Pre-Service Teachers’ Experiences With Curriculum Integration: A Qualitative Study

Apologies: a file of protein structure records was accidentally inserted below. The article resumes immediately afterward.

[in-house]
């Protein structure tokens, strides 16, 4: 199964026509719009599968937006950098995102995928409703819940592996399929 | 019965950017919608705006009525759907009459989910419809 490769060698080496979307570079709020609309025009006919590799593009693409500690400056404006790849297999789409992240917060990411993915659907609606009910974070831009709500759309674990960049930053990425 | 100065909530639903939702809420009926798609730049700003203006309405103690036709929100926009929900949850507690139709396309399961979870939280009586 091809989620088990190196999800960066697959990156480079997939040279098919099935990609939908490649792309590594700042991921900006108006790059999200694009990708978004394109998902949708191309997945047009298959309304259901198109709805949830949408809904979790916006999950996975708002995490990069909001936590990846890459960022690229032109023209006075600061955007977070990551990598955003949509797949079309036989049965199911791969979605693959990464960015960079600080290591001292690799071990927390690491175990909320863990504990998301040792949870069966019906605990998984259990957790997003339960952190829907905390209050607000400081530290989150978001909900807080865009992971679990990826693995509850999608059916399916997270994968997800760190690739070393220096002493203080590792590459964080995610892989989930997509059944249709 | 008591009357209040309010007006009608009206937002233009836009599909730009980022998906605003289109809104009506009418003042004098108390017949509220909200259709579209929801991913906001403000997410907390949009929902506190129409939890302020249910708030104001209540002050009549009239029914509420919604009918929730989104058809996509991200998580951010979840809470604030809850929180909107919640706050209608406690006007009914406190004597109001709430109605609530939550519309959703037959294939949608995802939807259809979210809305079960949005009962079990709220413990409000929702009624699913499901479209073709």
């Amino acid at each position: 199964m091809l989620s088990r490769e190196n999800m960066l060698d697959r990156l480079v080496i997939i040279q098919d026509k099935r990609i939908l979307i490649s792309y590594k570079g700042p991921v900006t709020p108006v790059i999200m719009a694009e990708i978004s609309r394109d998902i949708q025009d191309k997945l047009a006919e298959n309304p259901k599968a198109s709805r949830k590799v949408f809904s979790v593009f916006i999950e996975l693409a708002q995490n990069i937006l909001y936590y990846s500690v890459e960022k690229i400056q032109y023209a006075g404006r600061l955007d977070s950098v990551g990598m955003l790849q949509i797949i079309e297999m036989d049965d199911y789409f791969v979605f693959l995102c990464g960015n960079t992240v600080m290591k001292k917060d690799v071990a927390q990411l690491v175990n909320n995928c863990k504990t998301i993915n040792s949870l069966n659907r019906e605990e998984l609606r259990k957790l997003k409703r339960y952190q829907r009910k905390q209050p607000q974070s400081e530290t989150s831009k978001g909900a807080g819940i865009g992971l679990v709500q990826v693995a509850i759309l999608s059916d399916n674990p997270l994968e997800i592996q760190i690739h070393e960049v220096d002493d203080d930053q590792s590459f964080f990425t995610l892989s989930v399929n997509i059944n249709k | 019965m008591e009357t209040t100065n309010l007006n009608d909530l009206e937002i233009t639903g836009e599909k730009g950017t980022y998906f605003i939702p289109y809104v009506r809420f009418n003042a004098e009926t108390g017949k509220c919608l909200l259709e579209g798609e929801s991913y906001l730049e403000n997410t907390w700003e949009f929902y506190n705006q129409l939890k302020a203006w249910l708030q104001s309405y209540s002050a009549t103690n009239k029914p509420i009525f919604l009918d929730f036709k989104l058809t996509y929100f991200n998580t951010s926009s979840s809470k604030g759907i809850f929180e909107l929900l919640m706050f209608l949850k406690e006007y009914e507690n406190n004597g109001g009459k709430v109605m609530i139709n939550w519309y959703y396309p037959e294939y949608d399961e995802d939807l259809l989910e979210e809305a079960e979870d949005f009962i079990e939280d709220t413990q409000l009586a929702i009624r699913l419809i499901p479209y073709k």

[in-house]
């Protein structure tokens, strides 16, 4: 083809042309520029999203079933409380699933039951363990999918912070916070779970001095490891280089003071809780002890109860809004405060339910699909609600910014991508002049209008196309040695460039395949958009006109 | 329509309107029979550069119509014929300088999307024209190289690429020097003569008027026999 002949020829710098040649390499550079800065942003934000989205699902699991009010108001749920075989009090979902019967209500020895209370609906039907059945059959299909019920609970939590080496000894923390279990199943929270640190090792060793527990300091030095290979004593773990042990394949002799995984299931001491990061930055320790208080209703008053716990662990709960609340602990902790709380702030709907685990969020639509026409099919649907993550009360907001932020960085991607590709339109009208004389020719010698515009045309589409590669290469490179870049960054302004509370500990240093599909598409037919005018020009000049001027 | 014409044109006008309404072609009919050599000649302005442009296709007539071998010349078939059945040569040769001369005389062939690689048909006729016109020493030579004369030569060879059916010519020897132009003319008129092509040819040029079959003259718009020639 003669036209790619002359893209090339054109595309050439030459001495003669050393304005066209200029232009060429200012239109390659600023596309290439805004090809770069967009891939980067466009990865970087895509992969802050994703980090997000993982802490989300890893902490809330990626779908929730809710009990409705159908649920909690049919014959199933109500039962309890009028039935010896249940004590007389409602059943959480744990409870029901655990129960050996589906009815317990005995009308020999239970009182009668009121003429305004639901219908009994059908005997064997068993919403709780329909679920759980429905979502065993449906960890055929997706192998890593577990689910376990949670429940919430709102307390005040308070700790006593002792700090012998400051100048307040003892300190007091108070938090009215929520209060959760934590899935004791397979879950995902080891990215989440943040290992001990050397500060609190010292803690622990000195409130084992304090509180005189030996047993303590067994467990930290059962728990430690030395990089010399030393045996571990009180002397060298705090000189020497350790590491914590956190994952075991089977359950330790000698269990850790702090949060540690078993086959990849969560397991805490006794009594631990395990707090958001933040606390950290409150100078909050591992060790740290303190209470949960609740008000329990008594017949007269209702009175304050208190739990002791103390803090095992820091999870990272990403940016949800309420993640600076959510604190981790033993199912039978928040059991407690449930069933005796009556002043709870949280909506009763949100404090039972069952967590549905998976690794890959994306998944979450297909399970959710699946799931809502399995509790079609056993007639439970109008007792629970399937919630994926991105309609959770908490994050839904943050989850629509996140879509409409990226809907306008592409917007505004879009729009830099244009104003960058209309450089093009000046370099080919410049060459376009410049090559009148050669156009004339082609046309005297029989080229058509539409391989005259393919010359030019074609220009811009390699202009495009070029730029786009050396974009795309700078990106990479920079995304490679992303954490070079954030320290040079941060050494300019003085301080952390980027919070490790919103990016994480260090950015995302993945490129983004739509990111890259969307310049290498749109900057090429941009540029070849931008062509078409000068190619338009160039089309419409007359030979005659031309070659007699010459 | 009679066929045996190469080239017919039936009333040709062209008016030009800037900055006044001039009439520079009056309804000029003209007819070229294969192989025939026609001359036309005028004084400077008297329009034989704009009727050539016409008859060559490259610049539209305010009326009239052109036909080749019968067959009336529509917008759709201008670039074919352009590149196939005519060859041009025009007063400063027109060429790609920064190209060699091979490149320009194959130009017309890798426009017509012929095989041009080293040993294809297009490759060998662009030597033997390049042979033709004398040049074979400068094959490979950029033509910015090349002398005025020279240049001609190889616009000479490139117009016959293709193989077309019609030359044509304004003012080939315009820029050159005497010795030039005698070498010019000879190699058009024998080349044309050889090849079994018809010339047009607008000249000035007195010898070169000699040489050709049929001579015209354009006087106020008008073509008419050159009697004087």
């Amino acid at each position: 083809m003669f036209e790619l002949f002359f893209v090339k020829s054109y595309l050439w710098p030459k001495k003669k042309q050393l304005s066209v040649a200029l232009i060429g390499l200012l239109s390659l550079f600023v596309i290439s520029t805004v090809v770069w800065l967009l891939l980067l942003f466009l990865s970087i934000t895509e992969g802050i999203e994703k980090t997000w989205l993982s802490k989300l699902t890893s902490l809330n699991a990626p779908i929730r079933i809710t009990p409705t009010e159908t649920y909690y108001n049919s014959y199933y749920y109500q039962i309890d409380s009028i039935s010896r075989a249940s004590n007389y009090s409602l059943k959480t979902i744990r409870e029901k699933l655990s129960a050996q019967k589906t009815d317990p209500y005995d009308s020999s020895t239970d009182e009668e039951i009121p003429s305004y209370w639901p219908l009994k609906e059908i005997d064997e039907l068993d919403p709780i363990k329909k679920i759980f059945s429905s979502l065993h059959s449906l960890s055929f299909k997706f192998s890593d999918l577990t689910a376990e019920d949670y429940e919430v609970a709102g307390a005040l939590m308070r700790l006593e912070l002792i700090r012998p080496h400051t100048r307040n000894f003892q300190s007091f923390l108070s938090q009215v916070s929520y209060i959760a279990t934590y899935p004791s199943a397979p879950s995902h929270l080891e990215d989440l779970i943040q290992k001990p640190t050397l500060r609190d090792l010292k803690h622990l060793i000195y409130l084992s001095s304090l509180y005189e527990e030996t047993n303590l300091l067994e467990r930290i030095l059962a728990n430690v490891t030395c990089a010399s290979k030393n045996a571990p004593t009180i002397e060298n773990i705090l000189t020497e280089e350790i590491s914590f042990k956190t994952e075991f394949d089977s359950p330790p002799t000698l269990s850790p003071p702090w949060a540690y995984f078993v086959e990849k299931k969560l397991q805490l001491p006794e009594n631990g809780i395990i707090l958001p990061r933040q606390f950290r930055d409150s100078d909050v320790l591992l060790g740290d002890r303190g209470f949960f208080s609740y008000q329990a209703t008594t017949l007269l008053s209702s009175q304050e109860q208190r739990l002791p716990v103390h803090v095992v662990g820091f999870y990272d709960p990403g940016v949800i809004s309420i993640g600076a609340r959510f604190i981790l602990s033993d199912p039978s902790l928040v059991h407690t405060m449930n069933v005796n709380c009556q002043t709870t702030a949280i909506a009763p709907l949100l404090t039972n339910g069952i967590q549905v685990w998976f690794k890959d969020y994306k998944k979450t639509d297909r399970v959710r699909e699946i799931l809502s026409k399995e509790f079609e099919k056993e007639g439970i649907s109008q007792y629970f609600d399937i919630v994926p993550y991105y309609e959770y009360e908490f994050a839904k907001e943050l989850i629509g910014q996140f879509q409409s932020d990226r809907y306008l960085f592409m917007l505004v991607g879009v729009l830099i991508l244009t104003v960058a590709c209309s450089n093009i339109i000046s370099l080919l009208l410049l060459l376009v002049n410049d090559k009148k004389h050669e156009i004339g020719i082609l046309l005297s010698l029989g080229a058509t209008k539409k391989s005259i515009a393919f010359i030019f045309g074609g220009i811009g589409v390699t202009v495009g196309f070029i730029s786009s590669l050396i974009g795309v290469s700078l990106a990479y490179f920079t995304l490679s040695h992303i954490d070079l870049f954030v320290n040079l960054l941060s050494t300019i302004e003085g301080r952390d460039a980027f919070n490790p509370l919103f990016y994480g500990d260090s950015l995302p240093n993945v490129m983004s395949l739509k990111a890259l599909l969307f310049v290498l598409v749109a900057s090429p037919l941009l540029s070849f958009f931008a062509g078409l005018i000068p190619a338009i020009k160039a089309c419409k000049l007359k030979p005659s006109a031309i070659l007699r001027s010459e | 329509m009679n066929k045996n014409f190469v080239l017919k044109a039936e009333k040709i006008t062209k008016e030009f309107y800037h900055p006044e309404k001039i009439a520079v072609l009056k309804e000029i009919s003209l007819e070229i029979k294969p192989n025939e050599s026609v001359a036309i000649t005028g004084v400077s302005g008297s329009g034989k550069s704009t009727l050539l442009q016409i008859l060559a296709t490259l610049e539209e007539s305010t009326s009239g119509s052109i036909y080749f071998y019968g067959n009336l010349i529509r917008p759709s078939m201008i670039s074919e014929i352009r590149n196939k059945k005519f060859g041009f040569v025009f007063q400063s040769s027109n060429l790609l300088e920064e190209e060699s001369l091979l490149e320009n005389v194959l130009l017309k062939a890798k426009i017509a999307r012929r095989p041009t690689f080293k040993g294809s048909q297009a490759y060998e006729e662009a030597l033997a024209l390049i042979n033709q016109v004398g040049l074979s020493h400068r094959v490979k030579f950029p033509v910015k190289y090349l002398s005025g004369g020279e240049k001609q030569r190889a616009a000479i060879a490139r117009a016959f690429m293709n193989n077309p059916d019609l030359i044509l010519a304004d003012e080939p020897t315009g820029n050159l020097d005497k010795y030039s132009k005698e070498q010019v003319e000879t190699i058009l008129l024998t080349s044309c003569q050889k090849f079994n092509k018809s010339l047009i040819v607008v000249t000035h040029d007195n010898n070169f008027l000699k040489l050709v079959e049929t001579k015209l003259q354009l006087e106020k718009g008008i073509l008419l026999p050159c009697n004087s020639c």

Curriculum integration is being adopted worldwide in the 21st century. However, in-service and pre-service teachers often receive little or no training in curriculum integration upon graduating university, which often makes them ill-prepared to implement this strategy. Moreover, because the term lacks universality and clarity in both theory and implementation, it has become a source of confusion and anxiety for educators. This qualitative study examined the amount of curriculum integration training received by teacher candidates at a medium-sized university in Southern Ontario in completing their final year of schooling. The study’s primary purpose was to determine the degree of curriculum integration training teacher candidates had received during their university career as well as their comfort levels in implementing curriculum integration upon graduation. The study also sought to identify the knowledge base of curriculum integration that these teachers had acquired during their time in university. Convenience sampling was used to select students in their final year of teacher certification. Twenty- five participants from both concurrent and consecutive teacher education programs were recruited and the data were collected solely through face-to-face interviews. General thematic analysis was used to analyze and identify patterns within the qualitative data. The results indicated that many teachers did not have a sufficient knowledge base of curriculum integration upon graduation, and did not appear to be familiar with the various methods of curriculum integration. Finally, the study found that teacher candidates felt uncomfortable integrating curricula in their own classrooms. Results are discussed in terms of teacher training, teaching practice, and further research.